0 1 2 3 4 5 6 7 8 9 10 11 12 13 14 15

Week

### Time Series Methods with a seasonal pattern. Sales are highest during September to November and sales are lowest during December and January. Linear Regression Analysis

80 —

70 —

60 —

50 —

40 —

30 —

Yn = a + bXn

where

Xn = Weekn

Patient arrivals

| | | | | | | | | | | | | | |

0 1 2 3 4 5 6 7 8 9 10 11 12 13 14 15

Week

Time Series Methods with a seasonal pattern. Sales are highest during September to November and sales are lowest during December and January. Linear Regression Analysis

• Standard error of estimate is computed as follows:

Time Series Methods with a seasonal pattern. Sales are highest during September to November and sales are lowest during December and January. Linear Regression Analysis

• An use of the standard error of estimate:

• Suppose that a manager forecasts that the demand for a product is 500 units and Syx is 20. If the manager wants to accept a stockout only 2% time, how many additional units should be held in the inventory?

Time Series Methods with a seasonal pattern. Sales are highest during September to November and sales are lowest during December and January. Double Exponential Smoothing

• The method uses two smoothing constants  and 

A Comparison of Methods with a seasonal pattern. Sales are highest during September to November and sales are lowest during December and January.

90

85

Actual

3-Mo MA

80

3-Mo WMA

Demand

75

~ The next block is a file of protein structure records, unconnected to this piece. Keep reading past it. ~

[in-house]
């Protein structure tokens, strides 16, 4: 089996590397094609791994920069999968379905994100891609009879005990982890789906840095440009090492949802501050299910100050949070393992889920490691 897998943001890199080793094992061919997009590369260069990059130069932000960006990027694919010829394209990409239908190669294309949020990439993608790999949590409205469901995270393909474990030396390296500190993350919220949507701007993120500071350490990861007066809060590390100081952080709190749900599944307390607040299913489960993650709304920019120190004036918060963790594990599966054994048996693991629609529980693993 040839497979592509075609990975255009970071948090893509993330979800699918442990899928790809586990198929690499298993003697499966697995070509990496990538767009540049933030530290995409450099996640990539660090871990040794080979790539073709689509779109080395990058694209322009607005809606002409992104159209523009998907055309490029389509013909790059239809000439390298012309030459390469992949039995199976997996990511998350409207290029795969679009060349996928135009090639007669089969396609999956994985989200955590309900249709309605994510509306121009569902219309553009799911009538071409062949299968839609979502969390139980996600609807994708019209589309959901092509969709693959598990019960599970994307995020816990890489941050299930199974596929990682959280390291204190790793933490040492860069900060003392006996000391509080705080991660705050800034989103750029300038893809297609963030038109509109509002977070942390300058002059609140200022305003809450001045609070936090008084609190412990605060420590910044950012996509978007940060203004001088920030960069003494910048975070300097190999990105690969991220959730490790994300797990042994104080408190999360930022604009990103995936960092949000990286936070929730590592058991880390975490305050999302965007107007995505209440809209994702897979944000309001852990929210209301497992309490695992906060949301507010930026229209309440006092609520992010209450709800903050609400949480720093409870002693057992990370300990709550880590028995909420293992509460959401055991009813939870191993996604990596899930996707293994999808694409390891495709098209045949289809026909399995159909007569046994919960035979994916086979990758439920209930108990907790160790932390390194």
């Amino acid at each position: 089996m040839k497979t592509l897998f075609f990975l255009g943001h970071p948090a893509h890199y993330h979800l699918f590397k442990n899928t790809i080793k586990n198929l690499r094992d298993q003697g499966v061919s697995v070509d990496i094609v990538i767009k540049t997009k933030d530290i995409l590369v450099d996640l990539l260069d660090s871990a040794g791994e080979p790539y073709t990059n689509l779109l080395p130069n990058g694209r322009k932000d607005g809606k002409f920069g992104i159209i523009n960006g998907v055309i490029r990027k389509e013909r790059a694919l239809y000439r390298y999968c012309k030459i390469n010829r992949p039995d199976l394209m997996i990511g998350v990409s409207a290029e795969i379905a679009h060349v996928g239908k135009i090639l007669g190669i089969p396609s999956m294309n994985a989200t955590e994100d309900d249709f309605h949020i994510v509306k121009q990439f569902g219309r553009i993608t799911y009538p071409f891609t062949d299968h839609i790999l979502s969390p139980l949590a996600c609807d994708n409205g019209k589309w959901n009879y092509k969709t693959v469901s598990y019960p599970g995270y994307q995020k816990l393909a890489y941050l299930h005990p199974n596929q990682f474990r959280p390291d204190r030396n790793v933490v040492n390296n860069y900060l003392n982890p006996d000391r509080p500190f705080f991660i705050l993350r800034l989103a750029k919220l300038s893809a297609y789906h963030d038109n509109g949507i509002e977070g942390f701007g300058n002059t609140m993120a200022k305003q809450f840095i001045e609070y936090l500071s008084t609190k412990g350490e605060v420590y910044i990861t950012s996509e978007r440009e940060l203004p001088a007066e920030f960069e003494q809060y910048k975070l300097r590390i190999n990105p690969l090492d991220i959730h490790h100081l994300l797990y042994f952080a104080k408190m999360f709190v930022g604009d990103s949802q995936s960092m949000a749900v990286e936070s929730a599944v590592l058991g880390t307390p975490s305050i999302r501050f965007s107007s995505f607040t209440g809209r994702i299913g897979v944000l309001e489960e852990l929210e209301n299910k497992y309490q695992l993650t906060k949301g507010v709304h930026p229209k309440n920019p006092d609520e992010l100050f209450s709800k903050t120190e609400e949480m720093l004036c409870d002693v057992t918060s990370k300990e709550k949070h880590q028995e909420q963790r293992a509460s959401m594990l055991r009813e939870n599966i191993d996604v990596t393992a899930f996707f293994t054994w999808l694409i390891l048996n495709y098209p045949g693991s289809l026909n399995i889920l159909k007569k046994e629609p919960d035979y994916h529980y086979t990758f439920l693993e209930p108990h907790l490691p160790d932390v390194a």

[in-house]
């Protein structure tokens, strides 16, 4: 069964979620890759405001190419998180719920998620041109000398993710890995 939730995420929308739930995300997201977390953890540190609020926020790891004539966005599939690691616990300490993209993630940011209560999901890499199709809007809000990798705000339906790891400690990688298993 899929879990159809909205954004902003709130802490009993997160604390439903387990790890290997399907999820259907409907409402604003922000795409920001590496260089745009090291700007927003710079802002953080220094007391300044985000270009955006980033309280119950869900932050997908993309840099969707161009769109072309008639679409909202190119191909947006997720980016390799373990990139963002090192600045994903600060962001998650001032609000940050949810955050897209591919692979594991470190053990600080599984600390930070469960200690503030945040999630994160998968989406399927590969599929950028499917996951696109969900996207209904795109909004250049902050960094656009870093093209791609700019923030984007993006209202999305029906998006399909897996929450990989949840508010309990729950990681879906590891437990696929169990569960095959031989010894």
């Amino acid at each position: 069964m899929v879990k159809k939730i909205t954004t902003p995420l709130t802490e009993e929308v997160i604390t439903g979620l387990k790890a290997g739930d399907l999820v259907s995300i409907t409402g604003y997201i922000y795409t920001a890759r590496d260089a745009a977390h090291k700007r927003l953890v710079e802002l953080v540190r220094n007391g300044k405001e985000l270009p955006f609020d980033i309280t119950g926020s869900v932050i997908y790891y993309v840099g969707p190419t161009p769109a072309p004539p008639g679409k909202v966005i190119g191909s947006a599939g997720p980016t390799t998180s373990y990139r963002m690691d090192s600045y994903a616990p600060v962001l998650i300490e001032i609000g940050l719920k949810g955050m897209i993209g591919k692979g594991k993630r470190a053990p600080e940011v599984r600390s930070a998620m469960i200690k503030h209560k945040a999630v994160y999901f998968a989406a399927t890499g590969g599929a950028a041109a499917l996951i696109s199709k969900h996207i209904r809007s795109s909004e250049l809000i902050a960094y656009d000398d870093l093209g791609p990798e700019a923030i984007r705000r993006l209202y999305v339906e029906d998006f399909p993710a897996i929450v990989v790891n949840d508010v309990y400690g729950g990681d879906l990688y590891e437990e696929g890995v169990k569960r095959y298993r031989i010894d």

Exp Sm

70

Double Exp Sm

65

60

0

5

10

15

Months

### Methods for Seasonal Series with a seasonal pattern. Sales are highest during September to November and sales are lowest during December and January.

Quarter Year 1 Year 2 Year 3 Year 4 with a seasonal pattern. Sales are highest during September to November and sales are lowest during December and January.

1 45 70 100 100

2 335 370 585 725

3 520 590 830 1160

4 100 170 285 215

Total 1000 1200 1800 2200

Average 250 300 450 550

### Time Series MethodsSeasonal Influences

Quarter Year 1 Year 2 Year 3 Year 4 with a seasonal pattern. Sales are highest during September to November and sales are lowest during December and January.

1 45 70 100 100

2 335 370 585 725

3 520 590 830 1160

4 100 170 285 215

Total 1000 1200 1800 2200

Average 250 300 450 550

Actual Demand

Average Demand

Seasonal Index =

### Time Series MethodsSeasonal Influences

Quarter Year 1 Year 2 Year 3 Year 4 with a seasonal pattern. Sales are highest during September to November and sales are lowest during December and January.

1 45 70 100 100

2 335 370 585 725

3 520 590 830 1160

4 100 170 285 215

Total 1000 1200 1800 2200

Average 250 300 450 550

Seasonal Index = =

### Time Series MethodsSeasonal Influences